The travellers' internet: Designing applications for those on the move - part two
Internet session during travelling tend to have a very tight task-orientated focus, and this can highlight shortcomings in web and software applications that may not be readily apparent during home use. Flickr has often been held up as one of the shining lights of the Web 2.0 generation of internet protocol based applications, but for the first time it fell short in providing me with the ability to perform what I wanted to do, and delivering the high quality of user experience it is generally associated with.
For some time I have used the Flickr Uploadr piece of software for Windows to get my pictures onto the system. It has a simple drag'n'drop interface allowing you to upload multiple pictures from your local machine.
Whilst I was travelling, this worked fine if I could connect my own laptop to the internet, or when I was using the internet somewhere with machines that were not locked-down and I could install the application onto the machine. However, if I only had access via a machine other than mine where I did not have the permissions to install software (i.e. most of them) the only route to uploading my pictures was via the Flickr site itself.
The upload form only processes six pictures at a time. To upload a significant number of pictures (which we were naturally generating because we were travelling) meant going through several iterations of: browsing for a photo, selecting it, repeating that five more times, uploading the photos, waiting for them to be processed and re-sized, and then adding titles, description and tags. Then repeating the whole process.
I needed either to be able to customise the upload form to accept more files in any one batch, or needed an online equivalent of the Flickr Uploadr that allowed me just to point to a directory local to the machine I am using and say "Upload that".
In fact, because the upload process was so slow, I changed the naming convention of my photographic files to descriptive human readable names, in order to skip the editing of the titles, but still convey to people what the photos were actually of before I had the time to later title and tag them properly on Flickr.
Logging in to web applications is a chore at the best of times, and one that is even more unpleasant whilst travelling. Firstly none of your cookies are present. Secondly none of your autocomplete data is present for login forms. Thirdly most modern browsers will prompt you to save the username/password combination if the feature is enabled, often in a different alphabet let alone language where I have been travelling, adding an extra step and click into the process.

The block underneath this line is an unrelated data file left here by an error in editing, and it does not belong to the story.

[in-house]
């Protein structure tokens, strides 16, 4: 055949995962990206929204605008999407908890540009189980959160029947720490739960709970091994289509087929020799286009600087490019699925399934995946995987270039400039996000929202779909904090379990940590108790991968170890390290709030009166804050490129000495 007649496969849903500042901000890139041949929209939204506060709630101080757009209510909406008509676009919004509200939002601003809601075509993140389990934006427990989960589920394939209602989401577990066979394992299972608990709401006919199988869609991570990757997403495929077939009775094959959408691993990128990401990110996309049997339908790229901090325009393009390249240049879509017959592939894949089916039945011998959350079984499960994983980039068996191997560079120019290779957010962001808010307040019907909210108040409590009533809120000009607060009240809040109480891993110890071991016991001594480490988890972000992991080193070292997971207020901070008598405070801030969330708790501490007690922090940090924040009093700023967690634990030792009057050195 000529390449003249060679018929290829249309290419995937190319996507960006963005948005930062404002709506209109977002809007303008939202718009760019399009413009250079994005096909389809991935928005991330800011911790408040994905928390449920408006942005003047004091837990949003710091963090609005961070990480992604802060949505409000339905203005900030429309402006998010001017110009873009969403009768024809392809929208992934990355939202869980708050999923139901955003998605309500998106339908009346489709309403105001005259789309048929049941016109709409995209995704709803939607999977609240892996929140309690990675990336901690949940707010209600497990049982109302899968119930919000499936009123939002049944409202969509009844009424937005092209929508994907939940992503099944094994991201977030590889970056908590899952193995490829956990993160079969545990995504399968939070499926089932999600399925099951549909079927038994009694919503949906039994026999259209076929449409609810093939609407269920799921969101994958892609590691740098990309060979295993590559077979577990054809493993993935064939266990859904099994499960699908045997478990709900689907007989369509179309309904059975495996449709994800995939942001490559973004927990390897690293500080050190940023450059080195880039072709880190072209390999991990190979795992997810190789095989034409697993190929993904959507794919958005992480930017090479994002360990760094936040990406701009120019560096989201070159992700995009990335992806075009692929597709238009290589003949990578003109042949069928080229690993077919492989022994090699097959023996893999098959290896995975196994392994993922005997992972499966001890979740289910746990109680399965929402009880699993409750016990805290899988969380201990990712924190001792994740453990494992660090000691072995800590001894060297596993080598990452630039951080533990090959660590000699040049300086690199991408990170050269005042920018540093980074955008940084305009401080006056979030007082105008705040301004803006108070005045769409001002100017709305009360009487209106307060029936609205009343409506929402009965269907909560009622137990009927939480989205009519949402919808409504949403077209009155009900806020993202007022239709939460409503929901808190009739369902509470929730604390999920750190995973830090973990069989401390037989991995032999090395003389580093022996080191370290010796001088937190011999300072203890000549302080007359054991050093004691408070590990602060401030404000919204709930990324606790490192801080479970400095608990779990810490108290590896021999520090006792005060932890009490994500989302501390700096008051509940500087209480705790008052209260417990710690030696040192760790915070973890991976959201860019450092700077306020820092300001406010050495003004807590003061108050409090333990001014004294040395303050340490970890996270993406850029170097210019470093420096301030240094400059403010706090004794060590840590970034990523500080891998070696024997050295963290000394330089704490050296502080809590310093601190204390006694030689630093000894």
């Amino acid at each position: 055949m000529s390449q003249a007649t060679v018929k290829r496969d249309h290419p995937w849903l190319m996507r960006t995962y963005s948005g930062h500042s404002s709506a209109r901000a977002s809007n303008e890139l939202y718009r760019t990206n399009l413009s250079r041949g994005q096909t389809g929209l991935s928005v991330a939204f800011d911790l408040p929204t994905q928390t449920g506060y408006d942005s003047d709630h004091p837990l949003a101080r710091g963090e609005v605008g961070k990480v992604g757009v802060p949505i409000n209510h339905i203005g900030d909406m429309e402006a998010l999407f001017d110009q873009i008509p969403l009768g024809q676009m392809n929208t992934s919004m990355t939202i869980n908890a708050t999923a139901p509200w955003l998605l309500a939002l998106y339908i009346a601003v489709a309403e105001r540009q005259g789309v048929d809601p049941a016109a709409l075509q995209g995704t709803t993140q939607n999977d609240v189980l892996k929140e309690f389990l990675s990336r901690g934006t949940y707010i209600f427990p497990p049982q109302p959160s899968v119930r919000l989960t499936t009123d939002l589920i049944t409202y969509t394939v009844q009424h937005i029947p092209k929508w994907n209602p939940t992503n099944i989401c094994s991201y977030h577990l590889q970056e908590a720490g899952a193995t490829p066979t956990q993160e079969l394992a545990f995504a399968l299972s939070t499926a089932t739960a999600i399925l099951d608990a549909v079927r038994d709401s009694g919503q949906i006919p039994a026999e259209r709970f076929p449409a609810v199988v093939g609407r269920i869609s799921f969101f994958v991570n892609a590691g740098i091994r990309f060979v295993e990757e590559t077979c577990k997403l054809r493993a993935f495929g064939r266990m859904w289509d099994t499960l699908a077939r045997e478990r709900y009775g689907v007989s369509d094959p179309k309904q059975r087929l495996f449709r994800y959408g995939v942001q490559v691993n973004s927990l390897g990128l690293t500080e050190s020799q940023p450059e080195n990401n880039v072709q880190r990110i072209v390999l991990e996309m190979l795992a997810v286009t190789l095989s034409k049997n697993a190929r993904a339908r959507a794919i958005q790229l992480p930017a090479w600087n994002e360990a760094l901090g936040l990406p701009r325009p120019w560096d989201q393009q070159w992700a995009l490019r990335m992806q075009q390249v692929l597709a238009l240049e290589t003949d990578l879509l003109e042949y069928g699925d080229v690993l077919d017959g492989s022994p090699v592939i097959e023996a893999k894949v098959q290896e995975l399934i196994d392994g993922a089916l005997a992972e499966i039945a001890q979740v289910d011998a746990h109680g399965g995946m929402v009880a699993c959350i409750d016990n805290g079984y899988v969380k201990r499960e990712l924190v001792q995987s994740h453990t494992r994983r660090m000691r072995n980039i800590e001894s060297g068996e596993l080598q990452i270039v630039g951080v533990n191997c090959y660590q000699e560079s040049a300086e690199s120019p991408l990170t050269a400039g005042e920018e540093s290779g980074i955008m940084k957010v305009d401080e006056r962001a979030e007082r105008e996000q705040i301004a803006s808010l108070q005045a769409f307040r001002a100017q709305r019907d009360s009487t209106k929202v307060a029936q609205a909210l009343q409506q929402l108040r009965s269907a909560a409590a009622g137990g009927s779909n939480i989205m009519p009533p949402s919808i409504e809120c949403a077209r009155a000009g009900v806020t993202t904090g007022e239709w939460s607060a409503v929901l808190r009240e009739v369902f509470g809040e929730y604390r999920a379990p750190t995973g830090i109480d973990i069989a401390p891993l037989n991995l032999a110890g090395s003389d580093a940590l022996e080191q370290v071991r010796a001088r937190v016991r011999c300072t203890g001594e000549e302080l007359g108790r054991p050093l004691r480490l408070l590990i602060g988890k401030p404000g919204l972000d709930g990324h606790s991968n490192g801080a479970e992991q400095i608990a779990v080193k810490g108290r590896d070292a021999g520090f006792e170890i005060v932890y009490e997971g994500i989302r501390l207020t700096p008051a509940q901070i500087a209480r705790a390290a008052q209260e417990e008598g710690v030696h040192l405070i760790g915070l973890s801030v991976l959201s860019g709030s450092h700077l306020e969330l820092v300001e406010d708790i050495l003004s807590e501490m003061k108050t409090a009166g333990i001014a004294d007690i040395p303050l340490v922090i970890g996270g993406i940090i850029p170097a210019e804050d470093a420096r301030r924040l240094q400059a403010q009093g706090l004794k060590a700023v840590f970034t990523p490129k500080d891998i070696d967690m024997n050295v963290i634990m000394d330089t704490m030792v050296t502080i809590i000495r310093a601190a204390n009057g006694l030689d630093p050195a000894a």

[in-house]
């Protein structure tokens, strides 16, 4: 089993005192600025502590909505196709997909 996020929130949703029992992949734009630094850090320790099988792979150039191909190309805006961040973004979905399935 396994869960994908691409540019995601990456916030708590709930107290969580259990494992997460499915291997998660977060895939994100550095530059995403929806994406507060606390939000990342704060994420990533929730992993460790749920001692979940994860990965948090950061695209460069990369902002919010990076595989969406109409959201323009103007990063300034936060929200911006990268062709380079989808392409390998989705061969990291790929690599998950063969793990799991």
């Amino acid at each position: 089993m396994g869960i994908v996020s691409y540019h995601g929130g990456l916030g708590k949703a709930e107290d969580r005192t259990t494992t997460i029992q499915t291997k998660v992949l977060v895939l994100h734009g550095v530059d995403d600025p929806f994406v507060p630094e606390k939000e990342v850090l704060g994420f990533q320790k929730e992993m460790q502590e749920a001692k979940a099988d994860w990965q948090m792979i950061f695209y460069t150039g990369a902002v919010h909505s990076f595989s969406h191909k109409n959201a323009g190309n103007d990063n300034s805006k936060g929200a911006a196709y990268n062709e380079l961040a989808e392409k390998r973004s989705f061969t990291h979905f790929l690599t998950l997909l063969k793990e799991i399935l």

A couple of applications that I use frequently had particularly awkward login process, which illustrate a couple of more general points.
Flickr is a culprit again in this regard. Arriving at flickr.com on a non-cookied browser session and following the link to sign in leads you to a fork in the decision path - do you need to sign in with your Yahoo! ID or your Flickr password. I understand the issues with merging two membership databases into one interface, but it has now been over a year since Flickr was purchased by Yahoo! There is a golden rule about not showing your system architecture's underwear in public. Making the user choose between the two login options adds an extra step into the journey.
Straplining logging into a non-Yahoo! or non-merged-with-Yahoo! Flickr account as "You must be old skool. Rock On" doesn't stop it not rocking to be made to think about it. Even less helpfully the page adds a condescending "You might want to bookmark this" link to a page to avoid the interstitial in the future, neatly sidestepping the fact that if I had access to my bookmarks, I'd no doubt also have access to my Flickr.com cookie and wouldn't be at this page at all.
Between them Flickr and Yahoo! ought to have gained enough data about the proportion of Yahoo! members using Flickr and the proportion of Flickr users with "old skool" accounts using the service to work out in which order the login API calls should be made, but surely by now the fork in the login path should be done seamlessly in the back-end.